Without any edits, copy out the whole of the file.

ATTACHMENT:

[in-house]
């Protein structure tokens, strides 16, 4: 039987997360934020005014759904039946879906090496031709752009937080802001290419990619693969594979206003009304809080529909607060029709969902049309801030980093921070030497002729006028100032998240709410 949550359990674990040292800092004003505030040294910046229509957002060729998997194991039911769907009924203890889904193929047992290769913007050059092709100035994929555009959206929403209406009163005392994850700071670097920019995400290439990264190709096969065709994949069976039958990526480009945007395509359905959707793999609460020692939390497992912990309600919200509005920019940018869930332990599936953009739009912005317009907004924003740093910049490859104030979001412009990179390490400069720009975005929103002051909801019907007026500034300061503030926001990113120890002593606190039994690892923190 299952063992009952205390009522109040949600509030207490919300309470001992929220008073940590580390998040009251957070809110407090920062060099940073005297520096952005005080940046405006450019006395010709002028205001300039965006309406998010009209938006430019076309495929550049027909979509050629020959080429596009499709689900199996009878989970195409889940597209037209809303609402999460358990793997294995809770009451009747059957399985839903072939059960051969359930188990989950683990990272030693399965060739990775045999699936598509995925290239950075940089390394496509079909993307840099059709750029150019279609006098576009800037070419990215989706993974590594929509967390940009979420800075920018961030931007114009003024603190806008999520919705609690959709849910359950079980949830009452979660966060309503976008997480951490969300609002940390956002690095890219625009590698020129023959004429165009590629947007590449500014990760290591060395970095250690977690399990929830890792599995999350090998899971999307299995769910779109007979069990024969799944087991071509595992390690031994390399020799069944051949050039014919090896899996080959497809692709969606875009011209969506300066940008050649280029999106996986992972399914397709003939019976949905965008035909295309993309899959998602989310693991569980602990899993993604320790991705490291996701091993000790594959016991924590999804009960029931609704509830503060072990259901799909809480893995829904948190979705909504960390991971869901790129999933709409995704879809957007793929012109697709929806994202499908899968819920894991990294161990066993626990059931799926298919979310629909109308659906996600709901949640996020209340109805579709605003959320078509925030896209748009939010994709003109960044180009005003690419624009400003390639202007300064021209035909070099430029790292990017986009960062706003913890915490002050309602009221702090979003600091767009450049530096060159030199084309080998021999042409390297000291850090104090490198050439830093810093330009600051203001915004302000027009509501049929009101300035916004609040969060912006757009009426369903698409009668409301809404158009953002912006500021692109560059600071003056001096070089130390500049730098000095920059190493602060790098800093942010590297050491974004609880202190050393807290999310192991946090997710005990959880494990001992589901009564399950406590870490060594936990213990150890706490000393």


[in-house]
């Protein structure tokens, strides 16, 4: 039987997360934020005014759904039946879906090496031709752009937080802001290419990619693969594979206003009304809080529909607060029709969902049309801030980093921070030497002729006028100032998240709410 949550359990674990040292800092004003505030040294910046229509957002060729998997194991039911769907009924203890889904193929047992290769913007050059092709100035994929555009959206929403209406009163005392994850700071670097920019995400290439990264190709096969065709994949069976039958990526480009945007395509359905959707793999609460020692939390497992912990309600919200509005920019940018869930332990599936953009739009912005317009907004924003740093910049490859104030979001412009990179390490400069720009975005929103002051909801019907007026500034300061503030926001990113120890002593606190039994690892923190 299952063992009952205390009522109040949600509030207490919300309470001992929220008073940590580390998040009251957070809110407090920062060099940073005297520096952005005080940046405006450019006395010709002028205001300039965006309406998010009209938006430019076309495929550049027909979509050629020959080429596009499709689900199996009878989970195409889940597209037209809303609402999460358990793997294995809770009451009747059957399985839903072939059960051969359930188990989950683990990272030693399965060739990775045999699936598509995925290239950075940089390394496509079909993307840099059709750029150019279609006098576009800037070419990215989706993974590594929509967390940009979420800075920018961030931007114009003024603190806008999520919705609690959709849910359950079980949830009452979660966060309503976008997480951490969300609002940390956002690095890219625009590698020129023959004429165009590629947007590449500014990760290591060395970095250690977690399990929830890792599995999350090998899971999307299995769910779109007979069990024969799944087991071509595992390690031994390399020799069944051949050039014919090896899996080959497809692709969606875009011209969506300066940008050649280029999106996986992972399914397709003939019976949905965008035909295309993309899959998602989310693991569980602990899993993604320790991705490291996701091993000790594959016991924590999804009960029931609704509830503060072990259901799909809480893995829904948190979705909504960390991971869901790129999933709409995704879809957007793929012109697709929806994202499908899968819920894991990294161990066993626990059931799926298919979310629909109308659906996600709901949640996020209340109805579709605003959320078509925030896209748009939010994709003109960044180009005003690419624009400003390639202007300064021209035909070099430029790292990017986009960062706003913890915490002050309602009221702090979003600091767009450049530096060159030199084309080998021999042409390297000291850090104090490198050439830093810093330009600051203001915004302000027009509501049929009101300035916004609040969060912006757009009426369903698409009668409301809404158009953002912006500021692109560059600071003056001096070089130390500049730098000095920059190493602060790098800093942010590297050491974004609880202190050393807290999310192991946090997710005990959880494990001992589901009564399950406590870490060594936990213990150890706490000393």